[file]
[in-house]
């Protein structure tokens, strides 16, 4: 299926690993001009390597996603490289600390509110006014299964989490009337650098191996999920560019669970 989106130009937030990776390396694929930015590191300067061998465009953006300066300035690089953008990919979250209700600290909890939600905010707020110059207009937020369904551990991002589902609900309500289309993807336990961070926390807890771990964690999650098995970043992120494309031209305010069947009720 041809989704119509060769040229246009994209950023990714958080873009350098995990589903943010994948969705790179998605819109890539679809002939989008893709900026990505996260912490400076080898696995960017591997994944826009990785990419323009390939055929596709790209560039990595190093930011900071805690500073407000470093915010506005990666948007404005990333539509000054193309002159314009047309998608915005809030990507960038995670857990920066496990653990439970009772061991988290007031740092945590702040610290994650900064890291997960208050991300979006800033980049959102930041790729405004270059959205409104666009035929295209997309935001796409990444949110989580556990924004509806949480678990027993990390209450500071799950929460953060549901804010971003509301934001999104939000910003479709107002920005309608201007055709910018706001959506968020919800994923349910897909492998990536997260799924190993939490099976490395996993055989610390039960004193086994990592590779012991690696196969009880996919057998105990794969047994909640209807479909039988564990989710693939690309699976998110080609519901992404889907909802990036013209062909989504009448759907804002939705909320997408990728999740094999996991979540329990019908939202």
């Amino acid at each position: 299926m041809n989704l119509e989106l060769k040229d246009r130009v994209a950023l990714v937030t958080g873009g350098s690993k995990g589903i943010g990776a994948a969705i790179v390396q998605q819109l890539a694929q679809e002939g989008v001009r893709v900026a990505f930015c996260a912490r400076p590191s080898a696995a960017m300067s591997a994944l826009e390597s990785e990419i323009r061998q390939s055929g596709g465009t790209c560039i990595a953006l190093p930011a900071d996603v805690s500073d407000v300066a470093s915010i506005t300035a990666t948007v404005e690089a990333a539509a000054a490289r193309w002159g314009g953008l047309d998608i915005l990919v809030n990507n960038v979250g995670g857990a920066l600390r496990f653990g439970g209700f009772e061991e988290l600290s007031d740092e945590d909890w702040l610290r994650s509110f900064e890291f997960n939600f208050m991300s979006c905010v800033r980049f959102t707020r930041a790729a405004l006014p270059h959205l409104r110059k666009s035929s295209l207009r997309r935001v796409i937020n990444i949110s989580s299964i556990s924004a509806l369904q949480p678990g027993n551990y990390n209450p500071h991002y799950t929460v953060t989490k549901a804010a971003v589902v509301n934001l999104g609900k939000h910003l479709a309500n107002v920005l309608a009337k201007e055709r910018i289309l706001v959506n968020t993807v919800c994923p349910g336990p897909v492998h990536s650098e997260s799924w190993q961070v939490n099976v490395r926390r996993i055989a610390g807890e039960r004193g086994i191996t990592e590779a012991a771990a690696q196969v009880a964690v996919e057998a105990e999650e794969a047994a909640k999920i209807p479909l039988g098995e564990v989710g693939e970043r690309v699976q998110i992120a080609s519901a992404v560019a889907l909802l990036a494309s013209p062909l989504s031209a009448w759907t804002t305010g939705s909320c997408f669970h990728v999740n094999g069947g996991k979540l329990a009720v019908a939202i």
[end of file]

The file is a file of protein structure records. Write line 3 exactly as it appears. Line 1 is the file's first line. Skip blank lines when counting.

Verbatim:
């Amino acid at each position: 299926m041809n989704l119509e989106l060769k040229d246009r130009v994209a950023l990714v937030t958080g873009g350098s690993k995990g589903i943010g990776a994948a969705i790179v390396q998605q819109l890539a694929q679809e002939g989008v001009r893709v900026a990505f930015c996260a912490r400076p590191s080898a696995a960017m300067s591997a994944l826009e390597s990785e990419i323009r061998q390939s055929g596709g465009t790209c560039i990595a953006l190093p930011a900071d996603v805690s500073d407000v300066a470093s915010i506005t300035a990666t948007v404005e690089a990333a539509a000054a490289r193309w002159g314009g953008l047309d998608i915005l990919v809030n990507n960038v979250g995670g857990a920066l600390r496990f653990g439970g209700f009772e061991e988290l600290s007031d740092e945590d909890w702040l610290r994650s509110f900064e890291f997960n939600f208050m991300s979006c905010v800033r980049f959102t707020r930041a790729a405004l006014p270059h959205l409104r110059k666009s035929s295209l207009r997309r935001v796409i937020n990444i949110s989580s299964i556990s924004a509806l369904q949480p678990g027993n551990y990390n209450p500071h991002y799950t929460v953060t989490k549901a804010a971003v589902v509301n934001l999104g609900k939000h910003l479709a309500n107002v920005l309608a009337k201007e055709r910018i289309l706001v959506n968020t993807v919800c994923p349910g336990p897909v492998h990536s650098e997260s799924w190993q961070v939490n099976v490395r926390r996993i055989a610390g807890e039960r004193g086994i191996t990592e590779a012991a771990a690696q196969v009880a964690v996919e057998a105990e999650e794969a047994a909640k999920i209807p479909l039988g098995e564990v989710g693939e970043r690309v699976q998110i992120a080609s519901a992404v560019a889907l909802l990036a494309s013209p062909l989504s031209a009448w759907t804002t305010g939705s909320c997408f669970h990728v999740n094999g069947g996991k979540l329990a009720v019908a939202i």